Role of Insulin, Adipocyte Hormones, and Nutrient-Sensing Pathways in Regulating Fuel Metabolism and Energy Homeostasis: A Nutritional Perspective of Diabetes, Obesity, and Cancer

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Science's STKE  01 Aug 2006:
Vol. 2006, Issue 346, pp. re7
DOI: 10.1126/stke.3462006re7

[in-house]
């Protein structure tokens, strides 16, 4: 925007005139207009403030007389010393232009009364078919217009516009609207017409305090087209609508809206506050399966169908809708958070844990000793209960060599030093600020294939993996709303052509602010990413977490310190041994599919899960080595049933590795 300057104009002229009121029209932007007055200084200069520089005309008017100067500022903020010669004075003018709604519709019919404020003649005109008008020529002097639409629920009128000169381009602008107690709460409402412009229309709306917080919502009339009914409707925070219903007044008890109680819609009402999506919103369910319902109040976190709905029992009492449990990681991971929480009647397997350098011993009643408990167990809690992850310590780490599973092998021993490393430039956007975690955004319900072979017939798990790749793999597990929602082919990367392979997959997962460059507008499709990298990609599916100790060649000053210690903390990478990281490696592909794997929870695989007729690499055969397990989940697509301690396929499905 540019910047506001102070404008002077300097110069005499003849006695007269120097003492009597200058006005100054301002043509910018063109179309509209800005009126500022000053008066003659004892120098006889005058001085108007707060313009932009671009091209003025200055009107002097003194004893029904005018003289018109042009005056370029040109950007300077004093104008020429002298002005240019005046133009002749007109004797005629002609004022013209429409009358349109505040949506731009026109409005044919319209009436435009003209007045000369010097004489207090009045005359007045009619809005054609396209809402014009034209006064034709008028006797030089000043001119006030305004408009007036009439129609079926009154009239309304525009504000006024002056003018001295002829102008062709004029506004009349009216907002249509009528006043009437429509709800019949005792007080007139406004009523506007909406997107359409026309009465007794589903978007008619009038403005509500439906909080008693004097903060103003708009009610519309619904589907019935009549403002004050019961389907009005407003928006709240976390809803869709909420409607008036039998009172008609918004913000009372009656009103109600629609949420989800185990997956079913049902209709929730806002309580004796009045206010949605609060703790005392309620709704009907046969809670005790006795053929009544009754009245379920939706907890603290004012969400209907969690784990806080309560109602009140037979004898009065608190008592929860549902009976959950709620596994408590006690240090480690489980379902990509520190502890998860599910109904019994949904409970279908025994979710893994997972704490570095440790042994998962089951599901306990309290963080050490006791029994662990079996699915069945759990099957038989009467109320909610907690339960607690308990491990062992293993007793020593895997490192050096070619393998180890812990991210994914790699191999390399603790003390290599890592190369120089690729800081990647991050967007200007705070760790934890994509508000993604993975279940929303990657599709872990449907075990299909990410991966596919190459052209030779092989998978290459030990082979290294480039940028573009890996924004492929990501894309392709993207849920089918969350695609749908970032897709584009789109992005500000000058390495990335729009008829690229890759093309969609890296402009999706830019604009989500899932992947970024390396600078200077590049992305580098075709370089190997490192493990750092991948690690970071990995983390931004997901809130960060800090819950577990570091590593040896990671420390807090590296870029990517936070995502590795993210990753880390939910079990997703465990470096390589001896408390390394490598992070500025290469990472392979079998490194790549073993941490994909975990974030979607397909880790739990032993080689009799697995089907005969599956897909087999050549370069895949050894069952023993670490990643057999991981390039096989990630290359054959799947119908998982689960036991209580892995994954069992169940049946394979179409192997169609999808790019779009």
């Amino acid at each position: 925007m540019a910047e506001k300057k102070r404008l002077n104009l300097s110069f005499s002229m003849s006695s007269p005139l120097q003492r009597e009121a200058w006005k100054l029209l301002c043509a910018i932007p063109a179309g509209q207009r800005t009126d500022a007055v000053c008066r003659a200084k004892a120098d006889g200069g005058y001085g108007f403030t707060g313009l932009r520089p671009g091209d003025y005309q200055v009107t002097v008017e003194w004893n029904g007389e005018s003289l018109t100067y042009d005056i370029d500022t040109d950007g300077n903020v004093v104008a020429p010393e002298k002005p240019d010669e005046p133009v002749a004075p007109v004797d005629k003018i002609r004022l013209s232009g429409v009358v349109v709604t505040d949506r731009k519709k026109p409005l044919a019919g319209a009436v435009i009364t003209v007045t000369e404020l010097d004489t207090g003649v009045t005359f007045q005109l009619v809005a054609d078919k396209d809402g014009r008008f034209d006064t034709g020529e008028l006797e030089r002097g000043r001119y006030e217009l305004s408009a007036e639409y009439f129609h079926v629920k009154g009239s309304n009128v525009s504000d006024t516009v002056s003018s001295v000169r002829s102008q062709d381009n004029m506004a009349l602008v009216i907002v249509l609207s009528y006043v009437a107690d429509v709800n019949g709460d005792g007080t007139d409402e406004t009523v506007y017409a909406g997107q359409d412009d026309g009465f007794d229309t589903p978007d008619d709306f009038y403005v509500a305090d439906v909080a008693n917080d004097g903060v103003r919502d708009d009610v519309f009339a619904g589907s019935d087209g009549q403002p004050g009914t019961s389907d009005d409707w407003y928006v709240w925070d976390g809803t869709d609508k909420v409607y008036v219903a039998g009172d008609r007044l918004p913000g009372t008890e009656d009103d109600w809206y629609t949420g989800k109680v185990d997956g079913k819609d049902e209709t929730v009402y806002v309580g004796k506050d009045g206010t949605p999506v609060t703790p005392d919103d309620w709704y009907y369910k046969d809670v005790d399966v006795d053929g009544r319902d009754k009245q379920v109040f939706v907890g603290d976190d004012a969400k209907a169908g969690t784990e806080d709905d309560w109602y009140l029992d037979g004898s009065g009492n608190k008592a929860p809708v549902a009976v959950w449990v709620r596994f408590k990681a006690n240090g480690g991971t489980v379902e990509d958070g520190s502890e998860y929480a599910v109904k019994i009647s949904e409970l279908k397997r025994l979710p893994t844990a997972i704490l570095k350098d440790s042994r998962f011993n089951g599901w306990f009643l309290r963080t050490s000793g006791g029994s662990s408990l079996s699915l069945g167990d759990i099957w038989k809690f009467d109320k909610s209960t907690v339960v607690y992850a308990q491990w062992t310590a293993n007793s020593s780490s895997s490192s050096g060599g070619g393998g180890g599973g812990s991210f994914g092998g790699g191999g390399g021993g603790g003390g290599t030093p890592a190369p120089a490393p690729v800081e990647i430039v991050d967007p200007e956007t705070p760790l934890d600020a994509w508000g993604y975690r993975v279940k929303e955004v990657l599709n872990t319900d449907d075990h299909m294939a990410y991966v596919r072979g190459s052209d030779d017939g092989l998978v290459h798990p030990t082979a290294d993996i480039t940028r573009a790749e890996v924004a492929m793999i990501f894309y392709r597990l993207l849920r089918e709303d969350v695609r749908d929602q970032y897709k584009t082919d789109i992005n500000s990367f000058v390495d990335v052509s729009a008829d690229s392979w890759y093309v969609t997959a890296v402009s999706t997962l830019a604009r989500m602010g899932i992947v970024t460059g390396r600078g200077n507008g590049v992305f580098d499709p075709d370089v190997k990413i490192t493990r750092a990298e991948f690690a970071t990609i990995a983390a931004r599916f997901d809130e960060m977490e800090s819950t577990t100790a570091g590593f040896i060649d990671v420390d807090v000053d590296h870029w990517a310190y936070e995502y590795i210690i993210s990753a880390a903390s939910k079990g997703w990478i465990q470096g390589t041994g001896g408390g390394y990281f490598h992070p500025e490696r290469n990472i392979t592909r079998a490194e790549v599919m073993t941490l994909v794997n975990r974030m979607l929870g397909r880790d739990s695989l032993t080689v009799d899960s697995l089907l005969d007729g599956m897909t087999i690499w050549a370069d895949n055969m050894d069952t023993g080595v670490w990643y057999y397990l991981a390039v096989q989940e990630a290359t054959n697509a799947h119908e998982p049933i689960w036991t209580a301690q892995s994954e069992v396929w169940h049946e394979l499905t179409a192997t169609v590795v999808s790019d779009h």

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Traditionally, nutrients such as glucose and amino acids have been viewed as substrates for the generation of high-energy molecules and as precursors for the biosynthesis of macromolecules. However, it is now apparent that nutrients also function as signaling molecules in functionally diverse signal transduction pathways. Glucose and amino acids trigger signaling cascades that regulate various aspects of fuel and energy metabolism and control the growth, proliferation, and survival of cells. Here, we provide a functional and regulatory overview of three well-established nutrient signaling pathways—the hexosamine signaling pathway, the mTOR (mammalian target of rapamycin) signaling pathway, and the adenosine monophosphate–activated protein kinase (AMPK) signaling pathway. Nutrient signaling pathways are interconnected, coupled to insulin signaling, and linked to the release of metabolic hormones from adipose tissue. Thus, nutrient signaling pathways do not function in isolation. Rather, they appear to serve as components of a larger "metabolic regulatory network" that controls fuel and energy metabolism (at the cell, tissue, and whole-body levels) and links nutrient availability with cell growth and proliferation. Understanding the diverse roles of nutrients and delineating nutrient signaling pathways should facilitate drug discovery research and the search for novel therapeutic compounds to prevent and treat various human diseases such as diabetes, obesity, and cancer.

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